Short Sea Ro-Ro Returns to Service Sporting Two Rotor Sails

The world’s largest short sea roll-on/roll-off vessel has returned to service with two new rotor sails that will help reduce fuel consumption and CO2 emissions by harnessing the power of the wind.

European logistics and short sea shipping provider CLdN announced the successful installation of the 35 meter high and 5 meter wide Norsepower rotor sails on board its 2018 built sailing vessel M/V Dolphins.

AIS data from shows the vessel left Zeebrugge, Belgium, on Monday, marking

Norsepower rotor sails are a modernized version of the Flettner rotor, a spinning cylinder that uses the Magnus effect to harness wind power and deliver forward thrust.

With a loading capacity of almost 8,000 lane meters, dolphins is the largest ro-ro vessel in short sea shipping. Serving the UK, Ireland and mainland Europe, it is already one of the most efficient vessels in the industry. The two fully automatic and tiltable rotor sails should be economical dolphins between 7% and 10% of its fuel consumption, depending on the route.

“CLdN is the front runner among its Ro-Ro transport peers in North West Europe and produces the lowest CO2 emissions2 emissions per tonne of cargo transported on its fleet of modern vessels,” said Gary Walker, CEO of CLdN RoRo. “By investing in technologically advanced ships and terminals, CLdN enables its customers to reduce their carbon footprint and helps them make their supply chains more efficient and resilient.”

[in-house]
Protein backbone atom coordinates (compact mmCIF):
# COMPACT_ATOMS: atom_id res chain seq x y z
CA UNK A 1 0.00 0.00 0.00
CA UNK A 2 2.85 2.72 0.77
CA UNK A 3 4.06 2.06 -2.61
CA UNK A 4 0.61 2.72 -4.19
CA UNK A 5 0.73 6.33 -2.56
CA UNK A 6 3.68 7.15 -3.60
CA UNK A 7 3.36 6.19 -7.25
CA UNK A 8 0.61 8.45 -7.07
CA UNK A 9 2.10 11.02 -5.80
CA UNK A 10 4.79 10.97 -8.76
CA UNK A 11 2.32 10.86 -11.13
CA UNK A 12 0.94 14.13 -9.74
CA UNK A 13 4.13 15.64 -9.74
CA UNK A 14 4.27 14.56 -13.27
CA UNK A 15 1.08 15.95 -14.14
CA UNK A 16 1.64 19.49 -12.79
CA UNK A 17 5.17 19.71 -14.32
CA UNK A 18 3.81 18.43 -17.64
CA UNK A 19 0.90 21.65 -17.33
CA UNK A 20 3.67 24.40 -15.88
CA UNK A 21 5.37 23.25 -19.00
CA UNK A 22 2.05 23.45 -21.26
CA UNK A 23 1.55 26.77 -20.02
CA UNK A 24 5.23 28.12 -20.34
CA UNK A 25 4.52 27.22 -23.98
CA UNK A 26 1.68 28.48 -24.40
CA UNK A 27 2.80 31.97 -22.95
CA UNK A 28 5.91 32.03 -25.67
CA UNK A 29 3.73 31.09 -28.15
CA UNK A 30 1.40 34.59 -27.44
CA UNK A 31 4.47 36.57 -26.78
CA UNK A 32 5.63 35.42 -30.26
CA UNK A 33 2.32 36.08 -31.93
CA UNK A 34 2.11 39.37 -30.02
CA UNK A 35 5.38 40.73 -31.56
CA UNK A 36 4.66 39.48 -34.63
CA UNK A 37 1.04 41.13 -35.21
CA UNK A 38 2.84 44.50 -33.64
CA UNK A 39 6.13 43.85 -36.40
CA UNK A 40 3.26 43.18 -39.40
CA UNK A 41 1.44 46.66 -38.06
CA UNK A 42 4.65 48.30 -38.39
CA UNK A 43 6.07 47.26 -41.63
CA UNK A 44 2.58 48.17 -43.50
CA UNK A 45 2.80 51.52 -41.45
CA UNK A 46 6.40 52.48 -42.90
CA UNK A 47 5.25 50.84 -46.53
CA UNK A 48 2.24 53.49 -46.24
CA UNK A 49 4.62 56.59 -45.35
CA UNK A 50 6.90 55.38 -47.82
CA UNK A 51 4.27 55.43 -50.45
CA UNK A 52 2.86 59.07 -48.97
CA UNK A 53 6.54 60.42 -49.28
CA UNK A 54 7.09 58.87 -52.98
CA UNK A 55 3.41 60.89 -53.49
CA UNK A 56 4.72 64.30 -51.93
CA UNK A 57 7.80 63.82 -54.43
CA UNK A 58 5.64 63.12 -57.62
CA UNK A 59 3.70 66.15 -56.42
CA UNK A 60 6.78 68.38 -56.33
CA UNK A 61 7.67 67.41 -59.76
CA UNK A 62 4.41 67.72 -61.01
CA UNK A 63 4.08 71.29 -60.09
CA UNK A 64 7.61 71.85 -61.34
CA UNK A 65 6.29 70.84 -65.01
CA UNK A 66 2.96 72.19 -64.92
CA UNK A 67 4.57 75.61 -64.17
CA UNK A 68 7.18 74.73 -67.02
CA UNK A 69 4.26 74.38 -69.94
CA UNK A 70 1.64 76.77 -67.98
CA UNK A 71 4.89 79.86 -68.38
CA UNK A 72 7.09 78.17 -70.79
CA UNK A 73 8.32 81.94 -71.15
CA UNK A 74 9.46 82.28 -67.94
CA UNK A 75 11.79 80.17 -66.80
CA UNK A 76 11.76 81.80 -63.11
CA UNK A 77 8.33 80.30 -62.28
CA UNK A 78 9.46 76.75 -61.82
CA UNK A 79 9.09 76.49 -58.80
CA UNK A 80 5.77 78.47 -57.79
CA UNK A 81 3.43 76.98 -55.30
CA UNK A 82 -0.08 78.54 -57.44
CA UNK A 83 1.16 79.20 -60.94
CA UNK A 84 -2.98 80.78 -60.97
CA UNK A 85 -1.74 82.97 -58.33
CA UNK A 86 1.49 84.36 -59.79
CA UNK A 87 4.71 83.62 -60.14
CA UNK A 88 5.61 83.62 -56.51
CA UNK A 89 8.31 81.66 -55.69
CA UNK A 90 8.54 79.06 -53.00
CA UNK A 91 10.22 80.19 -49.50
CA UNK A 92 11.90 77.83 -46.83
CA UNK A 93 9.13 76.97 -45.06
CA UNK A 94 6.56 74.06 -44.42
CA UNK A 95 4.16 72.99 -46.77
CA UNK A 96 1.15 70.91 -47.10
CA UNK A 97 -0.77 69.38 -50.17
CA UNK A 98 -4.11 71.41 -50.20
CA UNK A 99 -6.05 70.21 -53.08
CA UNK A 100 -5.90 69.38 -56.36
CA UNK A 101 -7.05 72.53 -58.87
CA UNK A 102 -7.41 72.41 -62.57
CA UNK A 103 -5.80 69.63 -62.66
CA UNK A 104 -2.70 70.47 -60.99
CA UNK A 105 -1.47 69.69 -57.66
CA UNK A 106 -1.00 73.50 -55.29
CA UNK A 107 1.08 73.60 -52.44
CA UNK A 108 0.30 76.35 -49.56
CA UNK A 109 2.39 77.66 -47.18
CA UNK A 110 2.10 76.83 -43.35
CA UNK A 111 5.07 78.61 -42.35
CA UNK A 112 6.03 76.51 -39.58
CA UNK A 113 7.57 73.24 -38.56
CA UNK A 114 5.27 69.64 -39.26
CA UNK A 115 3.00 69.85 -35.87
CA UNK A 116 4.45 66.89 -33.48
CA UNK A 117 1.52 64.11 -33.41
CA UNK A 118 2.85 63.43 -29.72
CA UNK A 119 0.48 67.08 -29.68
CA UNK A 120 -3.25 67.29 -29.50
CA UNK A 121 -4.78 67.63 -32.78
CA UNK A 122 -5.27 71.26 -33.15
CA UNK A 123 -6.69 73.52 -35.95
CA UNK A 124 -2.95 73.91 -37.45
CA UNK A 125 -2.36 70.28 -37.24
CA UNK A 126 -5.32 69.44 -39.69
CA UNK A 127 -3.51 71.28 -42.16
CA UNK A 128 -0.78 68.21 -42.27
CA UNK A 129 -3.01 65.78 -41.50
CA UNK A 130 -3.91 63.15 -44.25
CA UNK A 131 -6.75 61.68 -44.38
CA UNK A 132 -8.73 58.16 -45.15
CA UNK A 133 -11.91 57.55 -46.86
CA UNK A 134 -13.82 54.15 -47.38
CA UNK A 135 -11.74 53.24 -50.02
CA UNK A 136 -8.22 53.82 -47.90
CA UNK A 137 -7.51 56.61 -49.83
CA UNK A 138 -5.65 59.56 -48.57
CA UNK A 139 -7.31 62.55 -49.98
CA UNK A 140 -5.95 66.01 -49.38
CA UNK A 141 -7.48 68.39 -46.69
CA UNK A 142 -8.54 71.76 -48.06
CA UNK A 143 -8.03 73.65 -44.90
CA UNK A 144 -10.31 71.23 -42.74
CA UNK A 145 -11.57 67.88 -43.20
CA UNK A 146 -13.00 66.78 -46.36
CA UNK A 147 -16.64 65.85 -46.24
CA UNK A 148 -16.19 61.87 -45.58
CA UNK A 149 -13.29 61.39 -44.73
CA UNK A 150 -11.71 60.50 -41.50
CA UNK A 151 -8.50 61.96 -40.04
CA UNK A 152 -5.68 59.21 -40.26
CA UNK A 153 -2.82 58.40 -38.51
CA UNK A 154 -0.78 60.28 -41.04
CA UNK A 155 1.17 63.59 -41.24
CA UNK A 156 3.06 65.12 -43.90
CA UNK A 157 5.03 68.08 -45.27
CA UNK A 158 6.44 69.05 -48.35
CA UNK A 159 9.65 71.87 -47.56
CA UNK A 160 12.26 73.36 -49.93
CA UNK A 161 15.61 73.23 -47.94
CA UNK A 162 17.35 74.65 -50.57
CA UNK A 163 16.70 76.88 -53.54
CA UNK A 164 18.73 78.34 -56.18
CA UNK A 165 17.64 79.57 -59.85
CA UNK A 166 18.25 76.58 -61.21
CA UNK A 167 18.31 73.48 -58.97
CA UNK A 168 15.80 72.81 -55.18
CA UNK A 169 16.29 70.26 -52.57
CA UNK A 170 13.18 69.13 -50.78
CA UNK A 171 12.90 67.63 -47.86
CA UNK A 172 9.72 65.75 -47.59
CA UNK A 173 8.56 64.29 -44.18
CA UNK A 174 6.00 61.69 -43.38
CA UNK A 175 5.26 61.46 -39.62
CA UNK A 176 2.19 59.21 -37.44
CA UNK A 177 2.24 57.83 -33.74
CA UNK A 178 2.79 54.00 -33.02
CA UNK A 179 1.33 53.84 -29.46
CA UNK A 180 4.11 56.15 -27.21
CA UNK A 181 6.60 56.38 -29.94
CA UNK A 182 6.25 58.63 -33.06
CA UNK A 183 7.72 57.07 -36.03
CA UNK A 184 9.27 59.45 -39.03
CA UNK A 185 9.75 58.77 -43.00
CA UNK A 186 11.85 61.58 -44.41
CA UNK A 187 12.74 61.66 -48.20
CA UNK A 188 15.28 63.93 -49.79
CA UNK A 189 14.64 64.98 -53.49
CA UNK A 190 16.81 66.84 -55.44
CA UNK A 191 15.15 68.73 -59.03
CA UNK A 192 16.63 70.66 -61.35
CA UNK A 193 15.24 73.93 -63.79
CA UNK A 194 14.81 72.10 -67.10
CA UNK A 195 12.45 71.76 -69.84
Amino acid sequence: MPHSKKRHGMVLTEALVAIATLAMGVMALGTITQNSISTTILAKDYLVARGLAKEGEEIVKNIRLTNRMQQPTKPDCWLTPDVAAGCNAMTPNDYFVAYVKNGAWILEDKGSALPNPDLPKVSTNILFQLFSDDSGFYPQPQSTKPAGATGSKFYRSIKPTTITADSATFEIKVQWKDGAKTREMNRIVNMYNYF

CLdN says it will be working with Ghent University’s Maritime Technology Division to study the performance of the sails in the coming months.

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Norsepower rotor sails can be installed on a range of vessel types and are suitable for both new build and existing vessels. With this latest installation dolphins is the seventh vessel to feature this technology and the third to feature tilting sails suitable for vessels navigating height-restricted routes.

“The rotor sails will maximize our fuel and emissions savings MV Dolphins and we will use this project to determine how the technology could be used on the current CLdN fleet and our newly built ships. Delphines The move to the fleet will help meet current high customer demand,” added Walker.

Previous installations of Norsepower rotor sails included the tanker timber wolf (ex-Maersk Pelican)two passenger ships, two Ro-Ros and a newly built 325,000 dwt Very Large Ore Carrier (VLOC) fitted with a record five tilting rotor sails.

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